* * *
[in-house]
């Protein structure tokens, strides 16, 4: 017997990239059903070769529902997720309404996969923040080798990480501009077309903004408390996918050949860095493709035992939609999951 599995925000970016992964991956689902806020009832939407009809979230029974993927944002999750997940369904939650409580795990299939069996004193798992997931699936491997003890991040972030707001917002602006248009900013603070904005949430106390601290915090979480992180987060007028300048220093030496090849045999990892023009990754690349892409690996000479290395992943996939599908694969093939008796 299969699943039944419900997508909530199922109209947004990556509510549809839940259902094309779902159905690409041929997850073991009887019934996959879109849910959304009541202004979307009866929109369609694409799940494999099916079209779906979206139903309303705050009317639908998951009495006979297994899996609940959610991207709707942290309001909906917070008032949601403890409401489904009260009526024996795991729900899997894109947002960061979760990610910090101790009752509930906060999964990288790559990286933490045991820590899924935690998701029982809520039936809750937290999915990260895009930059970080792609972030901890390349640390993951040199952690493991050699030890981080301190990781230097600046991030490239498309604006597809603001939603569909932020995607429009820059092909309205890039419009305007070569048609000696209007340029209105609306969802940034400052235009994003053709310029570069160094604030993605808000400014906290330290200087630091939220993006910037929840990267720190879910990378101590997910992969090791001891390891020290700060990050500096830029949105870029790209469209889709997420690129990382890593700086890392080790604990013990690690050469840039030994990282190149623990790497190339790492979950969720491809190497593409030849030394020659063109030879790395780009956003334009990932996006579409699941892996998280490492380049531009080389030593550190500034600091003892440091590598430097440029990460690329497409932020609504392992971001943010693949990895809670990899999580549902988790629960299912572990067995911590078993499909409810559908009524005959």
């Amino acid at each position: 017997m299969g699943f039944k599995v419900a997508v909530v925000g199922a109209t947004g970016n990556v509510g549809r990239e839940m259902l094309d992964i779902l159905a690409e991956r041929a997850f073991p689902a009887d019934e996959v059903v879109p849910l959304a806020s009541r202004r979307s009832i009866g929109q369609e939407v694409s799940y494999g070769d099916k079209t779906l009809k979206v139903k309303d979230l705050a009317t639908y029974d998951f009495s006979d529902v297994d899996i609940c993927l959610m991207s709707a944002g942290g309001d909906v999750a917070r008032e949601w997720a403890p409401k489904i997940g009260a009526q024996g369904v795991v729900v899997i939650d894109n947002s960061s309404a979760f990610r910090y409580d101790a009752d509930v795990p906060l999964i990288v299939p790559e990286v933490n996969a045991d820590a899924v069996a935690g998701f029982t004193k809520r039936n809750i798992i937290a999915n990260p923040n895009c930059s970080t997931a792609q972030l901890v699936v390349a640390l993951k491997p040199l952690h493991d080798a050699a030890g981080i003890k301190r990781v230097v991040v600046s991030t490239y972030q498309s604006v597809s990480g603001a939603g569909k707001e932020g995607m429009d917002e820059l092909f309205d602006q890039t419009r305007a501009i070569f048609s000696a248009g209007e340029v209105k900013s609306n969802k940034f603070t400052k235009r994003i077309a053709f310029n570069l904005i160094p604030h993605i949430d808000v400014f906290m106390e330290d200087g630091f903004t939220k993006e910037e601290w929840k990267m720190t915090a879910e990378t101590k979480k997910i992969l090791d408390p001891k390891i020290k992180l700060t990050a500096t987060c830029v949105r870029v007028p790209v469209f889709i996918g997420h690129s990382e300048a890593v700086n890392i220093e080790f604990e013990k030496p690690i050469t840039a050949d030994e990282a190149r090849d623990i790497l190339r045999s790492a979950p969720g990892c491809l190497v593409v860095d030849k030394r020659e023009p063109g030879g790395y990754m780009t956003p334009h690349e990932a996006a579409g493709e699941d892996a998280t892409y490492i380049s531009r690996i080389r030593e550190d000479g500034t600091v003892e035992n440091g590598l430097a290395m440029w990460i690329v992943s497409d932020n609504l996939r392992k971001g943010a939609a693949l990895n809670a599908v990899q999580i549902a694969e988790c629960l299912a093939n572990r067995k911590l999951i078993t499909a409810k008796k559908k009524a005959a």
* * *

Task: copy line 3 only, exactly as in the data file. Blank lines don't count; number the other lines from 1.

């Amino acid at each position: 017997m299969g699943f039944k599995v419900a997508v909530v925000g199922a109209t947004g970016n990556v509510g549809r990239e839940m259902l094309d992964i779902l159905a690409e991956r041929a997850f073991p689902a009887d019934e996959v059903v879109p849910l959304a806020s009541r202004r979307s009832i009866g929109q369609e939407v694409s799940y494999g070769d099916k079209t779906l009809k979206v139903k309303d979230l705050a009317t639908y029974d998951f009495s006979d529902v297994d899996i609940c993927l959610m991207s709707a944002g942290g309001d909906v999750a917070r008032e949601w997720a403890p409401k489904i997940g009260a009526q024996g369904v795991v729900v899997i939650d894109n947002s960061s309404a979760f990610r910090y409580d101790a009752d509930v795990p906060l999964i990288v299939p790559e990286v933490n996969a045991d820590a899924v069996a935690g998701f029982t004193k809520r039936n809750i798992i937290a999915n990260p923040n895009c930059s970080t997931a792609q972030l901890v699936v390349a640390l993951k491997p040199l952690h493991d080798a050699a030890g981080i003890k301190r990781v230097v991040v600046s991030t490239y972030q498309s604006v597809s990480g603001a939603g569909k707001e932020g995607m429009d917002e820059l092909f309205d602006q890039t419009r305007a501009i070569f048609s000696a248009g209007e340029v209105k900013s609306n969802k940034f603070t400052k235009r994003i077309a053709f310029n570069l904005i160094p604030h993605i949430d808000v400014f906290m106390e330290d200087g630091f903004t939220k993006e910037e601290w929840k990267m720190t915090a879910e990378t101590k979480k997910i992969l090791d408390p001891k390891i020290k992180l700060t990050a500096t987060c830029v949105r870029v007028p790209v469209f889709i996918g997420h690129s990382e300048a890593v700086n890392i220093e080790f604990e013990k030496p690690i050469t840039a050949d030994e990282a190149r090849d623990i790497l190339r045999s790492a979950p969720g990892c491809l190497v593409v860095d030849k030394r020659e023009p063109g030879g790395y990754m780009t956003p334009h690349e990932a996006a579409g493709e699941d892996a998280t892409y490492i380049s531009r690996i080389r030593e550190d000479g500034t600091v003892e035992n440091g590598l430097a290395m440029w990460i690329v992943s497409d932020n609504l996939r392992k971001g943010a939609a693949l990895n809670a599908v990899q999580i549902a694969e988790c629960l299912a093939n572990r067995k911590l999951i078993t499909a409810k008796k559908k009524a005959a």